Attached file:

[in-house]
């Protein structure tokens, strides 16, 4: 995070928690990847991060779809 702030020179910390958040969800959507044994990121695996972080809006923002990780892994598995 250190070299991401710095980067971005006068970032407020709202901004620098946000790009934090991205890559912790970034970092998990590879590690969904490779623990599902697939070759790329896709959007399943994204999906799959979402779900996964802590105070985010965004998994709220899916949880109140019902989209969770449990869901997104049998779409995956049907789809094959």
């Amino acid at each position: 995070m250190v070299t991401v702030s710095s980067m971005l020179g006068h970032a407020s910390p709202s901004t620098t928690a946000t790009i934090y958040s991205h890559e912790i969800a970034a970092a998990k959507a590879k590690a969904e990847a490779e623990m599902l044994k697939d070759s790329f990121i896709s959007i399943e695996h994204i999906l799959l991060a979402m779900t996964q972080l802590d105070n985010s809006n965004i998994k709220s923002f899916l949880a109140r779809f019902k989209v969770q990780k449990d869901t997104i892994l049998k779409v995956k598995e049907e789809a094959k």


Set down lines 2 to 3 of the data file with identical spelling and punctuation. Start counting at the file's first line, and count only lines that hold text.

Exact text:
């Protein structure tokens, strides 16, 4: 995070928690990847991060779809 702030020179910390958040969800959507044994990121695996972080809006923002990780892994598995 250190070299991401710095980067971005006068970032407020709202901004620098946000790009934090991205890559912790970034970092998990590879590690969904490779623990599902697939070759790329896709959007399943994204999906799959979402779900996964802590105070985010965004998994709220899916949880109140019902989209969770449990869901997104049998779409995956049907789809094959």
């Amino acid at each position: 995070m250190v070299t991401v702030s710095s980067m971005l020179g006068h970032a407020s910390p709202s901004t620098t928690a946000t790009i934090y958040s991205h890559e912790i969800a970034a970092a998990k959507a590879k590690a969904e990847a490779e623990m599902l044994k697939d070759s790329f990121i896709s959007i399943e695996h994204i999906l799959l991060a979402m779900t996964q972080l802590d105070n985010s809006n965004i998994k709220s923002f899916l949880a109140r779809f019902k989209v969770q990780k449990d869901t997104i892994l049998k779409v995956k598995e049907e789809a094959k």